The only thing religions are good for (or, rather... good AT) are manufacturing fears in the minds of others, and then offering salvation from the very fears that they themselves made.
 RocketMan_Len
Joined: 7/5/2006
Msg: 348
Is Legitimate Science in Conflict with Religion?
Posted: 6/25/2010 10:38:28 AM
Exogenist...

It can be argued that someone who is drunk or high is happier than a sober person... but does that make being drunk or stoned as valid as being sober? As to their being more sensible - is that a product of their religion, or their intelligence?

Interesting phrase you've coined there - the science of belief. Are you trying to equate beliefs with science...? I would be more inclined to consider belief to be an ART - as both are essentially totally subjective, and not necessarily dependent on reality.

Every argument on the topic of science and religion seems to reach the point of 'Well, science can't tell us the PURPOSE of existence'. What makes you so certain it cannot, given enough time to examine the topic? And there's also the arrogant assertion that existence somehow HAS to have a meaning... when that isn't necessarily so.

Religion has no more claim to being the absolute arbiter of ethical behaviour than any other organization that has come into being throughout human history. You say that science has no 'heart'... but neither does religion. Many of the most heartless acts are perpetrated by the most religious people. ("Drill baby Drill" - remember...? Where was the ethical consideration in THAT devoutly religious persons' statement?) And incidentally, isn't it SCIENCE that is working towards cleaner energy, protecting the environment, and all that other good stuff...?
 sarniafairyboy
Joined: 6/19/2010
Msg: 349
Is Legitimate Science in Conflict with Religion?
Posted: 6/25/2010 11:48:16 AM

Same problem, how can you prove that you aren't thinking ? You'd better be convincing!


I simply would not enter a church, thius could not be caught thinking IN one
 RocketMan_Len
Joined: 7/5/2006
Msg: 351
Is Legitimate Science in Conflict with Religion?
Posted: 6/25/2010 1:22:40 PM
But does the man whose leg is cut off feel better if, while drunk, he thinks that his leg is still there?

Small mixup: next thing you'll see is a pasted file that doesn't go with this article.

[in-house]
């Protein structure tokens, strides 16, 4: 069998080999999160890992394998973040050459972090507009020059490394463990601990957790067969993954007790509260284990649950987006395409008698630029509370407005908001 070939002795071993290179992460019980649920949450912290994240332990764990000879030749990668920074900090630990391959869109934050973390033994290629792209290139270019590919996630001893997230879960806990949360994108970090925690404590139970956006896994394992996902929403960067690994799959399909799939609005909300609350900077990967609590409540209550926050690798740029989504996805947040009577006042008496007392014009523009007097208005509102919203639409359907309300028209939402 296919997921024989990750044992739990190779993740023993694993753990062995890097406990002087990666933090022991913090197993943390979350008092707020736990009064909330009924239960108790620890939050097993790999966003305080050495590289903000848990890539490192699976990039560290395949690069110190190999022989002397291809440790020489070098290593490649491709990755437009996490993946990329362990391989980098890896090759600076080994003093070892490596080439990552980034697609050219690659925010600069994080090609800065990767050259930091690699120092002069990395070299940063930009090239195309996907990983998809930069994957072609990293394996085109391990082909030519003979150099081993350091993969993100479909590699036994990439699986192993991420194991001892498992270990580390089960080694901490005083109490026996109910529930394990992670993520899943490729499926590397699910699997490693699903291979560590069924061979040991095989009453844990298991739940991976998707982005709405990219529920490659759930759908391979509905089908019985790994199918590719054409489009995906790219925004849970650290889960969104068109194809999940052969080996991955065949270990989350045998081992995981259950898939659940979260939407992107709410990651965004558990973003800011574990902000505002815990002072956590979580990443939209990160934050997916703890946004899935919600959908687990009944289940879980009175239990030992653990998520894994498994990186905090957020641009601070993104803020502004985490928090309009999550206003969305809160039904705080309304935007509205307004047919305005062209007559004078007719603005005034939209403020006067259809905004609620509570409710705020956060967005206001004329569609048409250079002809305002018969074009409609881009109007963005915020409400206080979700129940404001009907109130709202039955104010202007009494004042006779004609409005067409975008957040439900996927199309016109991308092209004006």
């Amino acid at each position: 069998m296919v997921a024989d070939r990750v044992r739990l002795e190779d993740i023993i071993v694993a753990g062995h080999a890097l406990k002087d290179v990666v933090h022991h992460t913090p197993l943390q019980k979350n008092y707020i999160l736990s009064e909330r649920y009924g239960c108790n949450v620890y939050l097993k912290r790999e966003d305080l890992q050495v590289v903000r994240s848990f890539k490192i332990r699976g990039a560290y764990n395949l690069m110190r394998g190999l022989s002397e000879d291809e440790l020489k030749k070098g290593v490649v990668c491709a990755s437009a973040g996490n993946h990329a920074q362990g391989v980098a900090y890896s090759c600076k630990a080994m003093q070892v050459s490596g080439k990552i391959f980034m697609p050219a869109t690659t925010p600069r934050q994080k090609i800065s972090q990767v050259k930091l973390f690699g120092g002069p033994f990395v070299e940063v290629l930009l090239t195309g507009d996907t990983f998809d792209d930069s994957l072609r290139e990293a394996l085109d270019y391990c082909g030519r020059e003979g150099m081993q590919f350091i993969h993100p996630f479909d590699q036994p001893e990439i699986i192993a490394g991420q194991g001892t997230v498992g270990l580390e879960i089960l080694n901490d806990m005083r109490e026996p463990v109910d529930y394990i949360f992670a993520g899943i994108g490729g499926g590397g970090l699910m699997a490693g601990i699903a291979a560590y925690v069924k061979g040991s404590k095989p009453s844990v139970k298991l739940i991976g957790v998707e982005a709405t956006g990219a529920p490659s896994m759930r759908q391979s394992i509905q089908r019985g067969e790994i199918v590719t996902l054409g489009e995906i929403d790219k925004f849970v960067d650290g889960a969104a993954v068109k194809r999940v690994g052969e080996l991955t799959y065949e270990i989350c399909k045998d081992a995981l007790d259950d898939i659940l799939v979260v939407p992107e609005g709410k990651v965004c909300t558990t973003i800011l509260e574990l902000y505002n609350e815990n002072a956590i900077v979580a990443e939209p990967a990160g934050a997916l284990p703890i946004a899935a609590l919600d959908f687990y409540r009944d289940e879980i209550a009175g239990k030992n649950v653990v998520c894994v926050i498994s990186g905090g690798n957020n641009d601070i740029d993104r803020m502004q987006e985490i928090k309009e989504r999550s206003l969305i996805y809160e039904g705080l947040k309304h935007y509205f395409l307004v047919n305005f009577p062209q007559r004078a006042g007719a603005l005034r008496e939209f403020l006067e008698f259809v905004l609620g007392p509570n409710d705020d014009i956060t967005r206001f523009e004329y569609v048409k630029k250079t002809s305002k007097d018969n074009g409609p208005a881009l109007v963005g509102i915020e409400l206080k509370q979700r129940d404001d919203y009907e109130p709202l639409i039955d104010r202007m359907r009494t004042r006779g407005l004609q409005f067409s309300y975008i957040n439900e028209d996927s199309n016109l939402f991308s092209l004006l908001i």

I never said that subjectivity doesn't have import (did I...? ) But at the same time, it's markedly different from objectivity - which is what the various fields of science work at. I also don't say that there might be some overlap between the two.

What HAS religion 'got right'...? From what I've seen - every religious claim, when put to the test, has been shown to be dead wrong.
 RocketMan_Len
Joined: 7/5/2006
Msg: 353
Is Legitimate Science in Conflict with Religion?
Posted: 6/25/2010 9:27:53 PM
But there ARE sciences that are separate from the physical. Sociology, psychology, politics and yes - even religion can be approached from the viewpoint of being quantified and understood at a rational level. Elections can be thought of as crude experiments in sociology.

I get the impression that you're operating under the assumption that the term 'science' is something that only equates with 'technology' when it is really a process by which phenomena are studied and understood. Where is the difference in observing and learning how people interact in groups, and learning how atoms behave when moving at near the speed of light? Same game, different players.
 RocketMan_Len
Joined: 7/5/2006
Msg: 357
Is Legitimate Science in Conflict with Religion?
Posted: 6/26/2010 12:26:52 PM
Sociology and politics are SOFT sciences, not pseudo sciences. Please take a moment to learn the difference.

'Hard' sciences deal with the tangible - physics, chemistry, astronomy, etc.

'Soft' sciences deal with things that are less concrete... such as sociology and psychology - where the effects might be less obvious, but still measurable.

PSEUDO sciences, on the other hand, make claims about things that cannot be duplicated, or tested. They rely on the gullibility of the listener to make their point seem valid when it actually isn't. Much like the snake-oil salesmen of the Old West - who hyped their products and were gone before their claims were demonstrated to be bogus.


All I mean is that I personally don't mean that when I say "science".


In that case, you're operating under a flawed definition.
 late™
Joined: 2/1/2010
Msg: 358
Is Legitimate Science in Conflict with Religion?
Posted: 6/26/2010 12:52:01 PM
Dogmatic Fundamentalist Scientificism


This is worth all the straw it took to build it....


^^ as far as politeness goes, this is just a quid pro quo response to a ridiculous intellectual dishonesty.

Ridicule is all it deserves.
 late™
Joined: 2/1/2010
Msg: 360
Is Legitimate Science in Conflict with Religion?
Posted: 6/26/2010 2:32:29 PM

Maybe the members of this forum deserve posts that actually say something, instead of just angry noices expressing un-supported opinions?


My motivations exactly.
 scorpiomover
Joined: 4/19/2007
Msg: 361
view profile
History
Is Legitimate Science in Conflict with Religion?
Posted: 6/26/2010 3:52:11 PM
RE Msg: 429 by RocketMan_Len:
But there ARE sciences that are separate from the physical. Sociology, psychology, politics and yes - even religion can be approached from the viewpoint of being quantified and understood at a rational level. Elections can be thought of as crude experiments in sociology.
It is very true that we can apply the same approaches as we normally apply in subjects like physics and chemistry, the hardest of the sciences, to other subjects.

1) We say in physics that it's a perfectly acceptable scientific hypothesis to claim that there are things that we can't see, hear or touch, like Dark Matter.
In physics, it's a perfectly acceptable scientific hypothesis to claim "there must be 5 times as much matter as we can find, so darkmatterdidit."